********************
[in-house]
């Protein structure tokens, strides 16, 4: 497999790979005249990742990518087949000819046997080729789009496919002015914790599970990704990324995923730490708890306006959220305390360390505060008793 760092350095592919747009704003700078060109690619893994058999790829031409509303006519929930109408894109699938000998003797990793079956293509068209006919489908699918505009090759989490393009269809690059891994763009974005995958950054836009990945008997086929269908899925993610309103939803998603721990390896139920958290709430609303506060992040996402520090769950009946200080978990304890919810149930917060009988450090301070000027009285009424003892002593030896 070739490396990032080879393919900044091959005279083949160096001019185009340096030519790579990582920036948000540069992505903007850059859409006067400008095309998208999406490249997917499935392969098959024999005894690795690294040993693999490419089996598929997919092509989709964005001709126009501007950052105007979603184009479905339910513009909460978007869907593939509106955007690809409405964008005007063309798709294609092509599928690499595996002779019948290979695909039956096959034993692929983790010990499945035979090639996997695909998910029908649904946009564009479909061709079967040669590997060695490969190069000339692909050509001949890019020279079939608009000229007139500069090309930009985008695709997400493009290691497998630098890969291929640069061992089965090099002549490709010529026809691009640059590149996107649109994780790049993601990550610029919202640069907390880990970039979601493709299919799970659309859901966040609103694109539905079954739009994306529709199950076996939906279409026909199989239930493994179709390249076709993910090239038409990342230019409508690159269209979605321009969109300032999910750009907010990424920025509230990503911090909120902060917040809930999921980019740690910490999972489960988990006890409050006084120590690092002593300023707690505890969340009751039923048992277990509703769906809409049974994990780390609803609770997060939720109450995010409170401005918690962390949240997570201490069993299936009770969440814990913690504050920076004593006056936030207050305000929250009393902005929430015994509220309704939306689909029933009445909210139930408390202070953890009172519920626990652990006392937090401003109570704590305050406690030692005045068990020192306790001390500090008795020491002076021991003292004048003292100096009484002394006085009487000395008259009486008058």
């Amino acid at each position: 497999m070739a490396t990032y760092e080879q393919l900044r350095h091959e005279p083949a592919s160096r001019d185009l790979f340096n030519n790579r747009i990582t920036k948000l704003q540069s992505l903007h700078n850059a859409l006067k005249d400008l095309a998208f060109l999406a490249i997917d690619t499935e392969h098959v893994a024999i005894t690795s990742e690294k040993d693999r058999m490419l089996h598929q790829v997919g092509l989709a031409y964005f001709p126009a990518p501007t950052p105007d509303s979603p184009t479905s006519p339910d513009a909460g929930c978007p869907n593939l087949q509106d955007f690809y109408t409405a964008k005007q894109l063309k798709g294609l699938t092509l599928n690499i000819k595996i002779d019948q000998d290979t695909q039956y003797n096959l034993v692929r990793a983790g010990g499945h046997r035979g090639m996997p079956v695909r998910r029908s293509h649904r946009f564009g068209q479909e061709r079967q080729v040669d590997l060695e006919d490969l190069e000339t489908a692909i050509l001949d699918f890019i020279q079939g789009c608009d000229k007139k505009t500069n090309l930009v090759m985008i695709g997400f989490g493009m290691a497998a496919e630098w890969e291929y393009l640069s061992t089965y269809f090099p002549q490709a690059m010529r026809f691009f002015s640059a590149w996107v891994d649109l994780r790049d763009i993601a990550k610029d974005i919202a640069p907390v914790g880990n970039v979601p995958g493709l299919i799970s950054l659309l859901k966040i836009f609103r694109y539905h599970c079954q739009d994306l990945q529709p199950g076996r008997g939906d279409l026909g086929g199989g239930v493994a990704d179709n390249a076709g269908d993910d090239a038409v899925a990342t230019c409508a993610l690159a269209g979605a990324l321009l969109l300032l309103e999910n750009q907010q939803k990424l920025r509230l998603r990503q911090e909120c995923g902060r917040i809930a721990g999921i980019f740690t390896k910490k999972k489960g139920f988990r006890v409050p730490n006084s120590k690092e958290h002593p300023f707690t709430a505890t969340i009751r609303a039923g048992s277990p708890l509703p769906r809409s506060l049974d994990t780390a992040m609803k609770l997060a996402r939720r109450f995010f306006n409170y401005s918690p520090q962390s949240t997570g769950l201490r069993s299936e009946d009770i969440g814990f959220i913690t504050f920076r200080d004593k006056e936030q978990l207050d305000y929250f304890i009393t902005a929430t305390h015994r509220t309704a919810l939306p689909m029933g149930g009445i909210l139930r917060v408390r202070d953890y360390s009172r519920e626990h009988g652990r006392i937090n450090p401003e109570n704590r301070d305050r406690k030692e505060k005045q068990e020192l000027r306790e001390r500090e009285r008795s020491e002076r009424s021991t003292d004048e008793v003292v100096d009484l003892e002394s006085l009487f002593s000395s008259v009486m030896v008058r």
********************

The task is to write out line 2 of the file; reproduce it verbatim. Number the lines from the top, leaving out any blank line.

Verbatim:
């Protein structure tokens, strides 16, 4: 497999790979005249990742990518087949000819046997080729789009496919002015914790599970990704990324995923730490708890306006959220305390360390505060008793 760092350095592919747009704003700078060109690619893994058999790829031409509303006519929930109408894109699938000998003797990793079956293509068209006919489908699918505009090759989490393009269809690059891994763009974005995958950054836009990945008997086929269908899925993610309103939803998603721990390896139920958290709430609303506060992040996402520090769950009946200080978990304890919810149930917060009988450090301070000027009285009424003892002593030896 070739490396990032080879393919900044091959005279083949160096001019185009340096030519790579990582920036948000540069992505903007850059859409006067400008095309998208999406490249997917499935392969098959024999005894690795690294040993693999490419089996598929997919092509989709964005001709126009501007950052105007979603184009479905339910513009909460978007869907593939509106955007690809409405964008005007063309798709294609092509599928690499595996002779019948290979695909039956096959034993692929983790010990499945035979090639996997695909998910029908649904946009564009479909061709079967040669590997060695490969190069000339692909050509001949890019020279079939608009000229007139500069090309930009985008695709997400493009290691497998630098890969291929640069061992089965090099002549490709010529026809691009640059590149996107649109994780790049993601990550610029919202640069907390880990970039979601493709299919799970659309859901966040609103694109539905079954739009994306529709199950076996939906279409026909199989239930493994179709390249076709993910090239038409990342230019409508690159269209979605321009969109300032999910750009907010990424920025509230990503911090909120902060917040809930999921980019740690910490999972489960988990006890409050006084120590690092002593300023707690505890969340009751039923048992277990509703769906809409049974994990780390609803609770997060939720109450995010409170401005918690962390949240997570201490069993299936009770969440814990913690504050920076004593006056936030207050305000929250009393902005929430015994509220309704939306689909029933009445909210139930408390202070953890009172519920626990652990006392937090401003109570704590305050406690030692005045068990020192306790001390500090008795020491002076021991003292004048003292100096009484002394006085009487000395008259009486008058």